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Friday, November 16, 2007

Breaking News!

No, it's not Barry Bonds. More than the content, the title of this article from the "world wide leader" struck me as particularly funny...

Players tend to produce less as they enter mid-to-late 30s

Really? Do you think? Also liked this quote:

But studies by the Red Sox's baseball operations staff have shown that
players are at risk for a drop-off in production as they enter their mid-to-late

But more seriously this is a reminder that what you may think is common knowledge may not necessarly be so.


Anonymous said...

so why did clemens and johnson produce so well in their 30's?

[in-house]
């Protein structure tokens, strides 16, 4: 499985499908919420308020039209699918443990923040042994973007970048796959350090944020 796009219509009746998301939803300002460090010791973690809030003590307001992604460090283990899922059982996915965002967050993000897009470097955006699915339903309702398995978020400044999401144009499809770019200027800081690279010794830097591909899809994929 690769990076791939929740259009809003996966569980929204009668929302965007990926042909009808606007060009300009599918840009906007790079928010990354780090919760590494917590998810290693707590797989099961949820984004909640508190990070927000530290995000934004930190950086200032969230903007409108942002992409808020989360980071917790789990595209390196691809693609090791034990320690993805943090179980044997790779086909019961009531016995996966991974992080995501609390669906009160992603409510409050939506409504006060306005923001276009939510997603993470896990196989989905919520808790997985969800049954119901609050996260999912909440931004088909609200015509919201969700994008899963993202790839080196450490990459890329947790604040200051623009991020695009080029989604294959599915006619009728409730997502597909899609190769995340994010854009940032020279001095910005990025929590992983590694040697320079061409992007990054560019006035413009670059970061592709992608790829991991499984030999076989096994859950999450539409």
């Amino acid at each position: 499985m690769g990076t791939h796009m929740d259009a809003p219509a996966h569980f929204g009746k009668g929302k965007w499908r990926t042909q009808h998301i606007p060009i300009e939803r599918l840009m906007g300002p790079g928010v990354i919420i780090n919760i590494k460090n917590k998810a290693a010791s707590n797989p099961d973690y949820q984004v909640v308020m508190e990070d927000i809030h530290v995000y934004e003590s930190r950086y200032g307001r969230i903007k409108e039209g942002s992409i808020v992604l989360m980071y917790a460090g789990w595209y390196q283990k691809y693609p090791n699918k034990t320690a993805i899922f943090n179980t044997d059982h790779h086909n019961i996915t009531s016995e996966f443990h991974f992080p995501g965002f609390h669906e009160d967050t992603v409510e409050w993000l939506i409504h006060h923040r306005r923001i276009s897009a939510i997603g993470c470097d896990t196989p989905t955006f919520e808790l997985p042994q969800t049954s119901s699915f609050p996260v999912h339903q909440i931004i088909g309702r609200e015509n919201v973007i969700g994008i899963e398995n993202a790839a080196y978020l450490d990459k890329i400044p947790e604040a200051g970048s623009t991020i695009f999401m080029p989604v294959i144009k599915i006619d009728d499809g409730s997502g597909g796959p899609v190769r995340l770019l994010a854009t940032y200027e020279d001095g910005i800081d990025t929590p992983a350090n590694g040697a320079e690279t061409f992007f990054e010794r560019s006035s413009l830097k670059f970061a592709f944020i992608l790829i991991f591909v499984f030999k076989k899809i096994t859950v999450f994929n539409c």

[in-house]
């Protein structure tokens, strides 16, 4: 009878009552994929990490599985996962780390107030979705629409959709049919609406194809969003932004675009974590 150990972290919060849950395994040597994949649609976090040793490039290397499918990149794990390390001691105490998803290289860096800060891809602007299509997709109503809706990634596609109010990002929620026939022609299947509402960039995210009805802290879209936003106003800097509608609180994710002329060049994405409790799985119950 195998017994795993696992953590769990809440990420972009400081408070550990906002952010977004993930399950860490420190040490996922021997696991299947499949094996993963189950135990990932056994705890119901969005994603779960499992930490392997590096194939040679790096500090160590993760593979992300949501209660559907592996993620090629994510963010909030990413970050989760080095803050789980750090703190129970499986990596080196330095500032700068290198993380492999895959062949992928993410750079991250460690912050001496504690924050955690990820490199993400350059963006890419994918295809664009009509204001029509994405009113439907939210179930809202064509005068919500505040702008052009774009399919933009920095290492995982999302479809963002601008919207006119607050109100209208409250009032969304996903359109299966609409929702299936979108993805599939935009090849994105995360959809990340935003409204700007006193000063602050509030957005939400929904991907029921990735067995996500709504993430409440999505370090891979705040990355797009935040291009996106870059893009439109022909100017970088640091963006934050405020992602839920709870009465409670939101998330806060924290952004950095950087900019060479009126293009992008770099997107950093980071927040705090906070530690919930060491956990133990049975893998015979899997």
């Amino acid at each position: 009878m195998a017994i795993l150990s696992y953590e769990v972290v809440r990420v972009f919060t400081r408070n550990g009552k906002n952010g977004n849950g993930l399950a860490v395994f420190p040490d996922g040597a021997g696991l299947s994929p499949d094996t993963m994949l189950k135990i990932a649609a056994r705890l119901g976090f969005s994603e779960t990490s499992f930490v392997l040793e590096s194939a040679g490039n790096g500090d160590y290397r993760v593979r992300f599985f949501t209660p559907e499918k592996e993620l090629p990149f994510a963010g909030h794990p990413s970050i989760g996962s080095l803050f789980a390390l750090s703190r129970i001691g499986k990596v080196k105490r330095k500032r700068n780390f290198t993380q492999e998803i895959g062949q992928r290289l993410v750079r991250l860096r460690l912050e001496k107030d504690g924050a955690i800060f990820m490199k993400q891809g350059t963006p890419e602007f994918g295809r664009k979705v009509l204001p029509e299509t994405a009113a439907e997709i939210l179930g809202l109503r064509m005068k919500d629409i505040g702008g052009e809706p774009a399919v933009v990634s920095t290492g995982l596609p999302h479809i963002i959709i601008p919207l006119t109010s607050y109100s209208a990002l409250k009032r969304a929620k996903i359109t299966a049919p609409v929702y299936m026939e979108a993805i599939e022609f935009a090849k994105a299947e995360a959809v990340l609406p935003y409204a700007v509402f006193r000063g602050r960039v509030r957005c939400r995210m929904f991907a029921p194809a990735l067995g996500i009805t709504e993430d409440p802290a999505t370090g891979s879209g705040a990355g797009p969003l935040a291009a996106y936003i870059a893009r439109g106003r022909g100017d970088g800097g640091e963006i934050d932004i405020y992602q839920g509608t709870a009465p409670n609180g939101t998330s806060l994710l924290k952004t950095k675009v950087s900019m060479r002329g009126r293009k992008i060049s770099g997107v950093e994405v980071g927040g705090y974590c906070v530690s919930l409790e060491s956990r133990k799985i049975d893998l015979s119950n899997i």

Dan Agonistes said...

In short, not everyone is a Clemens or Johnson.

But more generally it is true that players can sustain their performance at greater ages today than in the past because of better medical care and training. However, if you were to look at the trajectory of careers even for modern players what you'd find is that there is a steep rise in performance in the early to mid 20's before reaching a peak at ages 27 and 28 followed by a decline. Keep in mind that when you consider players like Clemens and Johnson you also need to think about all of those players who were selected out of the league because of their poor performance before they reached their late thirties. Even so, for good players a typical performance curve looks like the one I posted for Pete Rose a week or two ago.